• The difference signal 7 has the same modulation as the induced voltage signals 41, 42 and the excitation current 33. The phase-difference p of the difference signal 7 and the excitation current 33 is determined by a phase-analyser 44. The phase-difference p short phase) is basically a measure for the delay of the difference signal 7 with respect to the excitation current 33. The phase-analyser 44 may be incorporated in a logic circuitry, e.g. a microprocessor, or may be implemented by an analogue electric phase detector. The interpretation unit 10 receives the relative phase p via a signal 45 from the phase-analyser 44. The interpretation unit 10 receives the amplitude A of the signal 7. The interpretation unit 10 receives further a position signal x from the movement sensor 26.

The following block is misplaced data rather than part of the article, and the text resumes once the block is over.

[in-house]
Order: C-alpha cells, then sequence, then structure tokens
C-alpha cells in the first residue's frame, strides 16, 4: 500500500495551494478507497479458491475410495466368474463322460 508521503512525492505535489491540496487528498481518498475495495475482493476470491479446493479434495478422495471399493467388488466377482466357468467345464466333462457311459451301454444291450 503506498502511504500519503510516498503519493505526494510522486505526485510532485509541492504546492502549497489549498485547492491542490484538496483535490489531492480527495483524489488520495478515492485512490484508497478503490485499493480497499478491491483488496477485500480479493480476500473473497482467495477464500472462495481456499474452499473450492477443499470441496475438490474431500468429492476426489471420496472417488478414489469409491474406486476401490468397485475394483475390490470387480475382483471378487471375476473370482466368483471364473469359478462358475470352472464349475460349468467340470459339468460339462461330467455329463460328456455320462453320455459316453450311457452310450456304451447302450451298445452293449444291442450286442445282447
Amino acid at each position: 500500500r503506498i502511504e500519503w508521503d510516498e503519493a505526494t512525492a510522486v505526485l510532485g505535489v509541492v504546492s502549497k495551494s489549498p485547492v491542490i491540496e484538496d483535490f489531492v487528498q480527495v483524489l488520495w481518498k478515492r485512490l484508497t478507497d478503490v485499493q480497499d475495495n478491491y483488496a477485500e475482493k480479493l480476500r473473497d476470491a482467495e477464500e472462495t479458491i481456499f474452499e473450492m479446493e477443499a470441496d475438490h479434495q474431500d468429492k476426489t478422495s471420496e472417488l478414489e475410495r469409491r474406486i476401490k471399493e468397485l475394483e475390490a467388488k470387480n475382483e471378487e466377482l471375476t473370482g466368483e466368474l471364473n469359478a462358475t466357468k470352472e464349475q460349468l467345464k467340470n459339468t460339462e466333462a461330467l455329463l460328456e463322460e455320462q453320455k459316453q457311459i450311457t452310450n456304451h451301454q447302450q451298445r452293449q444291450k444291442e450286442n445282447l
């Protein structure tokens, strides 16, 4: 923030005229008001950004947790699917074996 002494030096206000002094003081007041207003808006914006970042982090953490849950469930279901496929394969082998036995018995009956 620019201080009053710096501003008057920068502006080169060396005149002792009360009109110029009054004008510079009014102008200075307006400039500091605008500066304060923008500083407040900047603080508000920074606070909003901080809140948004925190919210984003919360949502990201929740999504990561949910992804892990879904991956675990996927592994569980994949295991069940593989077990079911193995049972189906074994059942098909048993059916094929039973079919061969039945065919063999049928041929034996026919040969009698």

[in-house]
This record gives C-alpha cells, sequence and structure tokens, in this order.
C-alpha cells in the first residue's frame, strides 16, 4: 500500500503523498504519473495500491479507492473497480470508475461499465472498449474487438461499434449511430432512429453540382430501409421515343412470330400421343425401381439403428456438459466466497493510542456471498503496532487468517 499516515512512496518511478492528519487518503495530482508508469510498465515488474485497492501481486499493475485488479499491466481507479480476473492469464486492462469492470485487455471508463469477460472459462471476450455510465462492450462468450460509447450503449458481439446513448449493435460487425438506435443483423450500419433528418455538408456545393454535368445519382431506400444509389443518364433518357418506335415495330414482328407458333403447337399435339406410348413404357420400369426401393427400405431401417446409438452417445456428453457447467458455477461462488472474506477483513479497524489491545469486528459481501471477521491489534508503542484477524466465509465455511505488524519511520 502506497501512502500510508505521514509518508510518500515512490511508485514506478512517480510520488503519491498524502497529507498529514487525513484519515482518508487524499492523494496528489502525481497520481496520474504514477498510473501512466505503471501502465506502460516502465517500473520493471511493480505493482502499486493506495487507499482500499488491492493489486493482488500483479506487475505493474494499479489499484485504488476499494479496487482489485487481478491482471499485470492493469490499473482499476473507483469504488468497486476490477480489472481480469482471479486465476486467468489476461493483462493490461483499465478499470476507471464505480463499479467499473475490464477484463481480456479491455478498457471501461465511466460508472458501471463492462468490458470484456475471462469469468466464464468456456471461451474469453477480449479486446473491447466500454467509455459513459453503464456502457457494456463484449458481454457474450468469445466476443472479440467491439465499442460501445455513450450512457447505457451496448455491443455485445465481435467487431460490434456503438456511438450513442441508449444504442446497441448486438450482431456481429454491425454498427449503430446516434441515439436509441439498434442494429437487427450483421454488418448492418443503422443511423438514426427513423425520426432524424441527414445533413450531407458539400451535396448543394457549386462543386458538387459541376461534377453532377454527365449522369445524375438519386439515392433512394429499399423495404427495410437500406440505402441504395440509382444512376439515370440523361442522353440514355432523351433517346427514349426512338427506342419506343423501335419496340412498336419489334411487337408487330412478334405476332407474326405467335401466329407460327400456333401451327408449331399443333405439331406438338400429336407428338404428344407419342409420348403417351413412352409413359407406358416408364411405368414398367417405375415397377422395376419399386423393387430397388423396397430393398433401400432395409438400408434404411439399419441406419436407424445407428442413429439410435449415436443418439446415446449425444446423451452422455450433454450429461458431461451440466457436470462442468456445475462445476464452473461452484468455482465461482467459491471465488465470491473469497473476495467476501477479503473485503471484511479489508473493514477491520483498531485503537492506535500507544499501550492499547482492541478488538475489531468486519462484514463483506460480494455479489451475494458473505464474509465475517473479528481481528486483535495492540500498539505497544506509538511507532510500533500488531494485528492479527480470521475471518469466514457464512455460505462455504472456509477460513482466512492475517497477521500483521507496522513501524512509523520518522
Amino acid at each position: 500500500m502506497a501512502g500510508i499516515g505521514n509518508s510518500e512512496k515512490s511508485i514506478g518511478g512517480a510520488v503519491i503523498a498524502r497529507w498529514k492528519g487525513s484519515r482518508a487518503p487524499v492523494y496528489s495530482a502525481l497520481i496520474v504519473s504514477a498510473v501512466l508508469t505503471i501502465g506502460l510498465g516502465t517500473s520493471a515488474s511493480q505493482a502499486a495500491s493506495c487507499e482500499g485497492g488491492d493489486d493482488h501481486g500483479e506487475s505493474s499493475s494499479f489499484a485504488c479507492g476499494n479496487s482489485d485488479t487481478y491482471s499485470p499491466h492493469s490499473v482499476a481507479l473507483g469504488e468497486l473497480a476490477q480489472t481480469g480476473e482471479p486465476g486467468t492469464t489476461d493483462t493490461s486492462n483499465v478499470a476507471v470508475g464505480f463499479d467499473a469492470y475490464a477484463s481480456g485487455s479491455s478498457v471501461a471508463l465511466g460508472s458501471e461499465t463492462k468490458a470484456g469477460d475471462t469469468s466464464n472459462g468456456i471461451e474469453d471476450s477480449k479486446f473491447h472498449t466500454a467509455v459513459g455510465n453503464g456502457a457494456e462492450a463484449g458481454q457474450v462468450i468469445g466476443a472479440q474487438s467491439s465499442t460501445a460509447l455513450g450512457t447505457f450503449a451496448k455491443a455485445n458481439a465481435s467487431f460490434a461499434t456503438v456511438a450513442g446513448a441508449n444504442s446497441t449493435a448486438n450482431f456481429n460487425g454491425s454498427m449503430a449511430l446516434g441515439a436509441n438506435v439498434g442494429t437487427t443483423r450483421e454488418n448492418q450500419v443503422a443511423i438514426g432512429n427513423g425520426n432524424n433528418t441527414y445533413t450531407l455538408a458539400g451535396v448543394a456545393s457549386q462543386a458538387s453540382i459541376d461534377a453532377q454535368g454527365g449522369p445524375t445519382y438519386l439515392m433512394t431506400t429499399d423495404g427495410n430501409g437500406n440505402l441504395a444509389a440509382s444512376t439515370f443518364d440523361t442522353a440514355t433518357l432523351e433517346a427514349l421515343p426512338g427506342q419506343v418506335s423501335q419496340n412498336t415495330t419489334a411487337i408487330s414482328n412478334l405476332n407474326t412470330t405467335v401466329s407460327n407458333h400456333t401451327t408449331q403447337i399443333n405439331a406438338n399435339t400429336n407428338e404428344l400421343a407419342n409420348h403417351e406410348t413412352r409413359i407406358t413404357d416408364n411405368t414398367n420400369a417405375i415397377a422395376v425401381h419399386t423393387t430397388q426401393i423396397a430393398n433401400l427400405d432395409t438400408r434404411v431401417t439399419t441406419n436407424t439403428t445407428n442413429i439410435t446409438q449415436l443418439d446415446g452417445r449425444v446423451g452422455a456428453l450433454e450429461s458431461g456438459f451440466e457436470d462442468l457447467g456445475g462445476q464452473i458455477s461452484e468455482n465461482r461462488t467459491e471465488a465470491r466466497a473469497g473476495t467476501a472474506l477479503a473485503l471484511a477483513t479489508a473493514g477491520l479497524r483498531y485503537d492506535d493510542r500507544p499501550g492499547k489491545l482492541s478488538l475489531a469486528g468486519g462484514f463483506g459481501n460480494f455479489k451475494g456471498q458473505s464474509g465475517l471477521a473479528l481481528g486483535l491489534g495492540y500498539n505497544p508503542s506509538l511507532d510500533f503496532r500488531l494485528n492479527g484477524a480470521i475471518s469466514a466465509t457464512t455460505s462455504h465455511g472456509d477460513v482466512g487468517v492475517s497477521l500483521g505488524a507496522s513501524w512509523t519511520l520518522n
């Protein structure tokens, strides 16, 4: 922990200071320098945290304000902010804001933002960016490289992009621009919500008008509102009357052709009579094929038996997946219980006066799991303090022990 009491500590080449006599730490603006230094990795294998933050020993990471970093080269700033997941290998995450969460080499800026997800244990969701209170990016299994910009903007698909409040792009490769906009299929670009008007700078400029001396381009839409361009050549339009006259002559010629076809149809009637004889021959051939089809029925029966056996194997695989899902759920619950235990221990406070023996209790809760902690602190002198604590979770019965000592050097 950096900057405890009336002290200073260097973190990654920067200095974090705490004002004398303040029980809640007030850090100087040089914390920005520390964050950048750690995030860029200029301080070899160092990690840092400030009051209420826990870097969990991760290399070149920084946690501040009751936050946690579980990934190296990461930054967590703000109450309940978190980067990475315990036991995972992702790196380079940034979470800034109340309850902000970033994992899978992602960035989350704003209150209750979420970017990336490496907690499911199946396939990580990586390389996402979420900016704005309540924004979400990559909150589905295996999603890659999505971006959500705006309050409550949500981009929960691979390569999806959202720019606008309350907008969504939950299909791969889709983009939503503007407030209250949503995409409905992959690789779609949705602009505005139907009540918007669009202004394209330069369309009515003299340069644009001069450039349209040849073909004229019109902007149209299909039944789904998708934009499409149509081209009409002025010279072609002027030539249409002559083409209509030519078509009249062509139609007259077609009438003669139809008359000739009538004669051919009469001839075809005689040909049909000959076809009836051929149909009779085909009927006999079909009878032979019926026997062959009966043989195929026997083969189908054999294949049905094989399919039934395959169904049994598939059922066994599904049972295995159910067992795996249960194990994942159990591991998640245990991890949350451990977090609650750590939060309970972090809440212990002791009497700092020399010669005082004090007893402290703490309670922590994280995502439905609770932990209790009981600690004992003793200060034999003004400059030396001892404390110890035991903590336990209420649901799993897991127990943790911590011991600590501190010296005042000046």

• An optional single or an optional pair of secondary detection coils 46, 47 can be arranged perpendicular to the pair of (primary) detection coils 8, 9. The secondary detection coils 46, 47 are arranged along a second axis 48 parallel to the surface 25 and perpendicular to the axis 35. The second axis 48 crosses the centre 34. The secondary detection coils 46, 47 are arranged symmetrically with respect to the axis 35. Preferably, the secondary detection coils 46, 47 are circular or elliptic. Their respective centres may be located on the circumference of the excitation coils 31, 32. The secondary detection coils 46, 47 are not counter balanced but the voltages induced in the secondary detection coils 46, 47 are positively added up. An electric sensor measures the voltage and generates a corresponding secondary signal 49. The electric sensor can be an analogue device, e.g. a voltmeter, or an analogue digital convertor. The amplitude A of the secondary signal 49 rises with the scanning detector 1 is moved towards the midpoint x0. A maximum is reached at the midpoint x0. The interpretation unit 10 can determine the midpoint x0 based on finding the maximum of secondary signal's amplitude.